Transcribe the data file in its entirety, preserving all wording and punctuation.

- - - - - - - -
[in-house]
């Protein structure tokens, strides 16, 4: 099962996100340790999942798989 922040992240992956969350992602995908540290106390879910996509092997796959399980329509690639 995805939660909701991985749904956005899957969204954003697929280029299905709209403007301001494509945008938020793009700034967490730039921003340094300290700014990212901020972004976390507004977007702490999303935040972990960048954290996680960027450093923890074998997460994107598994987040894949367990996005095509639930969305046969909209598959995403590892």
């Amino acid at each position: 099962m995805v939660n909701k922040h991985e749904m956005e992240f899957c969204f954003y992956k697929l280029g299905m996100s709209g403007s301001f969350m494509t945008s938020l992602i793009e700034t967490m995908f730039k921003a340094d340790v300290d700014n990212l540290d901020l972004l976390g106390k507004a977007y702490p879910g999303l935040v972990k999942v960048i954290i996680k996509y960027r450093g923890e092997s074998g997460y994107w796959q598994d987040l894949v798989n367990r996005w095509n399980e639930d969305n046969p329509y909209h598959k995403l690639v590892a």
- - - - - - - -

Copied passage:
[in-house]
């Protein structure tokens, strides 16, 4: 099962996100340790999942798989 922040992240992956969350992602995908540290106390879910996509092997796959399980329509690639 995805939660909701991985749904956005899957969204954003697929280029299905709209403007301001494509945008938020793009700034967490730039921003340094300290700014990212901020972004976390507004977007702490999303935040972990960048954290996680960027450093923890074998997460994107598994987040894949367990996005095509639930969305046969909209598959995403590892």
């Amino acid at each position: 099962m995805v939660n909701k922040h991985e749904m956005e992240f899957c969204f954003y992956k697929l280029g299905m996100s709209g403007s301001f969350m494509t945008s938020l992602i793009e700034t967490m995908f730039k921003a340094d340790v300290d700014n990212l540290d901020l972004l976390g106390k507004a977007y702490p879910g999303l935040v972990k999942v960048i954290i996680k996509y960027r450093g923890e092997s074998g997460y994107w796959q598994d987040l894949v798989n367990r996005w095509n399980e639930d969305n046969p329509y909209h598959k995403l690639v590892a």